Wade, Benjamin Franklin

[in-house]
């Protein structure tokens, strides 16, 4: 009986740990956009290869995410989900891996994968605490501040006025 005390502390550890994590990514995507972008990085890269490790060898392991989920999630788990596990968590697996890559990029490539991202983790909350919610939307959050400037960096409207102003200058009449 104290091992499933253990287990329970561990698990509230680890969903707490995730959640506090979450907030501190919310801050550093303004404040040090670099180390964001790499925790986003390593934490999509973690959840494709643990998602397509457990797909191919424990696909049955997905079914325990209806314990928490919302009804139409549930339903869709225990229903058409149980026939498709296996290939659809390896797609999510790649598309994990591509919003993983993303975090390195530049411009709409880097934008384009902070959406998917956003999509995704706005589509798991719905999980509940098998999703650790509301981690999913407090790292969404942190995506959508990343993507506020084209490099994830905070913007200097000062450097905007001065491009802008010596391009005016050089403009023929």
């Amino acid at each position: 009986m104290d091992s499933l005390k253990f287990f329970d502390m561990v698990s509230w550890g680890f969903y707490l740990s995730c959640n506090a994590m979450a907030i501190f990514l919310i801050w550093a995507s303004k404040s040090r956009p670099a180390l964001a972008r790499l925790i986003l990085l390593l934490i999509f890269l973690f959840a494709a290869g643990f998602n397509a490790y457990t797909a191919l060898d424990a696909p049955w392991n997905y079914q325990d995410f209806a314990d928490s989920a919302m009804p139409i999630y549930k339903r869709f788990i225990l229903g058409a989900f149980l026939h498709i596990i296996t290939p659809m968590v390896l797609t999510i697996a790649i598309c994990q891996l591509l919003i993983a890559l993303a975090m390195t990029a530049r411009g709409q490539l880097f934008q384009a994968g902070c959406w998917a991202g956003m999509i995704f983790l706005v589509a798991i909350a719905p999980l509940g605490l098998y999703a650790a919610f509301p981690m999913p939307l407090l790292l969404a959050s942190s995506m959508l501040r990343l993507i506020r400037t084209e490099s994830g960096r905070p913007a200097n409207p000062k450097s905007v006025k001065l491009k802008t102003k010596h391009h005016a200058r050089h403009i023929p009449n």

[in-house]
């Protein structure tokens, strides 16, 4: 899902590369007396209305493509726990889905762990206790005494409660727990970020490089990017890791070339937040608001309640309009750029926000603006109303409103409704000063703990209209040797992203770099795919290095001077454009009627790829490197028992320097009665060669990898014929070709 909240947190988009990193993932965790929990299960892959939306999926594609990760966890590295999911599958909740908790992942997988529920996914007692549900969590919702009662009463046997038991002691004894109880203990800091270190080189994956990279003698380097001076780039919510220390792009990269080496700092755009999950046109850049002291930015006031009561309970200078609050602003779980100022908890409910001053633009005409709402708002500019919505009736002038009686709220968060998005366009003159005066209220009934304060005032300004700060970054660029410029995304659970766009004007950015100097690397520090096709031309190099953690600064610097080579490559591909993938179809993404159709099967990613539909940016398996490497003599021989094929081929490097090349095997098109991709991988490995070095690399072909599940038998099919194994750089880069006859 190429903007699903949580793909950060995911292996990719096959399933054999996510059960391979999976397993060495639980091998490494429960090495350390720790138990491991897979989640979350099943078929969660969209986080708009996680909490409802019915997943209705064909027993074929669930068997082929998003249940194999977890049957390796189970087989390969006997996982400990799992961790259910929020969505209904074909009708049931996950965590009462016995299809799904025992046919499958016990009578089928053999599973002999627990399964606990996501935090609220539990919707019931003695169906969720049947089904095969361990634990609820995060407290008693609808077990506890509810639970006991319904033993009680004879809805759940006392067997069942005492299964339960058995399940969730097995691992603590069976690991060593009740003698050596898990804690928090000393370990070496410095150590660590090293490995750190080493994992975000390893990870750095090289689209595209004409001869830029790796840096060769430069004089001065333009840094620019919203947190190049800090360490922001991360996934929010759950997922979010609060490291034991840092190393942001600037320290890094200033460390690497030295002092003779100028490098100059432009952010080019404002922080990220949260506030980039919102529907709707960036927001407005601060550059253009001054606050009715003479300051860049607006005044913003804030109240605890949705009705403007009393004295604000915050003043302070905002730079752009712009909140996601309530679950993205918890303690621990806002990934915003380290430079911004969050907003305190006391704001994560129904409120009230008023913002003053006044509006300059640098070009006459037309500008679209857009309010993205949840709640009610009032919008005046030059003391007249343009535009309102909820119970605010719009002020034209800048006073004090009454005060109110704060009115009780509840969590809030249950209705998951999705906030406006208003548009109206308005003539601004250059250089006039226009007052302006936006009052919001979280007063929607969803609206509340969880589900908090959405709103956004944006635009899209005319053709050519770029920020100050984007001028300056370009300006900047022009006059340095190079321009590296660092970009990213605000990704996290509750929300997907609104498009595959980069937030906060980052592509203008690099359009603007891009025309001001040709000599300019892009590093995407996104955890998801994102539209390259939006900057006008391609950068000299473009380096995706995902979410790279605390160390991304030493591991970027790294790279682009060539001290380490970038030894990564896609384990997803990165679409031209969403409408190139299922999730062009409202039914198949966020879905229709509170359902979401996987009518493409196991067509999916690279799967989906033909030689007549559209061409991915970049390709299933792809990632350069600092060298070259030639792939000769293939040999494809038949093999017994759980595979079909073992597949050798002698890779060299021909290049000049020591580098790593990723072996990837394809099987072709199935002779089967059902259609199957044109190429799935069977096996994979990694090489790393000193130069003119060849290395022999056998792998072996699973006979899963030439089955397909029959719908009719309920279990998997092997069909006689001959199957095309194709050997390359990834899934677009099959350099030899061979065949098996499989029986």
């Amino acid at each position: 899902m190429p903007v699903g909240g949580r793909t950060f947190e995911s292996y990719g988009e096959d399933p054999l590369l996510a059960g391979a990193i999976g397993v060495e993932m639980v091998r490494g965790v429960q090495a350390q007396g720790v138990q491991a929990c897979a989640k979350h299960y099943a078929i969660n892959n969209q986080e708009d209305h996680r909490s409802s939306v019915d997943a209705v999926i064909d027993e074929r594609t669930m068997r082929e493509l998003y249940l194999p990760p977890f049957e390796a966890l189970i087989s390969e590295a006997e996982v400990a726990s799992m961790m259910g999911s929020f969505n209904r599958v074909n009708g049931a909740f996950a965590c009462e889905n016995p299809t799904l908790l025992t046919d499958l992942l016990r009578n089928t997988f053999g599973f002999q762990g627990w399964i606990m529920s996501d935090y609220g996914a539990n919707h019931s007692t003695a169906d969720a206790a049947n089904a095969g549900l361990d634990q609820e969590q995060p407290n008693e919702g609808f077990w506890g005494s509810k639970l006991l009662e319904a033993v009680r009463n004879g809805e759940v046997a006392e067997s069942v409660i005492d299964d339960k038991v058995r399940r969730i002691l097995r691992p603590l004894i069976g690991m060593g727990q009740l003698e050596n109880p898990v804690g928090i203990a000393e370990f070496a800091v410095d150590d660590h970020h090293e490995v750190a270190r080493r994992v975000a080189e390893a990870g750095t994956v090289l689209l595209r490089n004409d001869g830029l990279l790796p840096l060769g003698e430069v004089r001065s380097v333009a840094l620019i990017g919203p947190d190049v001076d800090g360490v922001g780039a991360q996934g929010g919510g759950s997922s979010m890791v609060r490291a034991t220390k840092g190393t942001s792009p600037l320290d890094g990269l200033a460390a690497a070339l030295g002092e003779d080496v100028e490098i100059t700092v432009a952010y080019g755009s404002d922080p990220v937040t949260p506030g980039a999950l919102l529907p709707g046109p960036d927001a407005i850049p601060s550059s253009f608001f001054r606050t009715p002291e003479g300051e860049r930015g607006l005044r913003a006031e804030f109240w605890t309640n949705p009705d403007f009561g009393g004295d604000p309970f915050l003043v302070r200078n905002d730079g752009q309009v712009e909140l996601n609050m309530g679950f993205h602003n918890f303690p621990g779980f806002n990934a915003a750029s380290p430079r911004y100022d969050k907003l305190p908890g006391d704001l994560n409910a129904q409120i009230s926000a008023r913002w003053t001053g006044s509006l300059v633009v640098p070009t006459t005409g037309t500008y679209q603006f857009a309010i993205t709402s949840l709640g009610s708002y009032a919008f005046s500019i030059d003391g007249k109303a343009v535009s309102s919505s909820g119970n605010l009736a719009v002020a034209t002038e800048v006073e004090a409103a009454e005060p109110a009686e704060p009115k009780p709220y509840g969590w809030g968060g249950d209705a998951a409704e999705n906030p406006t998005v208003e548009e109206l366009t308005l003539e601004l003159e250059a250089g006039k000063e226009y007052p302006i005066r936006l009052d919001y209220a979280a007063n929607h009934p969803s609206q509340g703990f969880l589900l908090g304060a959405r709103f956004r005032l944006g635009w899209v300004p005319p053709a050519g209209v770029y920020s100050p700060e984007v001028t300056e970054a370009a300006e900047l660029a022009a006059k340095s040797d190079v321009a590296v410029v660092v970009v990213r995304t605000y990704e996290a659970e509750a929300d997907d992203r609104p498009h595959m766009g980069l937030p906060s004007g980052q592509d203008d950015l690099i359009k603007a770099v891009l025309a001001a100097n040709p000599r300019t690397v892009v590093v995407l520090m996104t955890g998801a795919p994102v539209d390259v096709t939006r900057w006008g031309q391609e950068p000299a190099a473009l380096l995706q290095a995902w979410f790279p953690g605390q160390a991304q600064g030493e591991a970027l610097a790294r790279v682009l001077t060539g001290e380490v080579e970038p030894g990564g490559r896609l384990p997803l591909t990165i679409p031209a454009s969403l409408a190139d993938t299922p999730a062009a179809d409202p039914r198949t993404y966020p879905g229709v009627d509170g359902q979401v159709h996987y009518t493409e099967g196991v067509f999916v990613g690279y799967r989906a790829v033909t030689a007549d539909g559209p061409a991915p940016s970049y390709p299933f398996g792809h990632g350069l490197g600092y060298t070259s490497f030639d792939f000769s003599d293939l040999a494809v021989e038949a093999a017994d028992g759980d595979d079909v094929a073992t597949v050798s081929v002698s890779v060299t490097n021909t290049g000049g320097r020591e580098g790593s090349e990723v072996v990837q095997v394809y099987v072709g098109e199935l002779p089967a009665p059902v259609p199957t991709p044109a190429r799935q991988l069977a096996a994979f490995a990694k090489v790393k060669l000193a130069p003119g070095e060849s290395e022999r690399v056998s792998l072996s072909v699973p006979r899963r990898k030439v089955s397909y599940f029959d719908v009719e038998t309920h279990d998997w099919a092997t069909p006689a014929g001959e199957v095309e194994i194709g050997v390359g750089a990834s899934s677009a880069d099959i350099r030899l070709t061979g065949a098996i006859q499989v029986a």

Benjamin Franklin Wade, 1800–1878, U.S. senator from Ohio (1851–69), b. near Springfield, Mass. He moved (1821) to Ohio and studied law. He was successively prosecuting attorney of Ashtabula co., state senator, and presiding judge of the third judicial district in Ohio before becoming a Whig senator. He was reelected as a Republican. An uncompromising abolitionist, he denounced the fugitive slave laws, the Kansas-Nebraska Act, and other proslavery measures. During the Civil War, Wade and his radical Republican colleagues set up the meddlesome committee on the conduct of the war, of which he was chairman. The Wade-Davis Bill, drawn up with Representative Henry W. Davis, was approved (July, 1864) by Congress as the committee's plan of Reconstruction. Lincoln, who had already begun a more lenient program, killed it with a pocket veto, for which he was vindictively attacked in the Wade-Davis Manifesto (Aug. 5, 1864). Later the congressional plan prevailed over the opposition of President Andrew Johnson. As president protempore of the Senate, Wade was next in line for the presidency, and he eagerly awaited Johnson's conviction on impeachment charges. Not long after Johnson's acquittal Wade was denied reelection to the Senate and returned to law practice.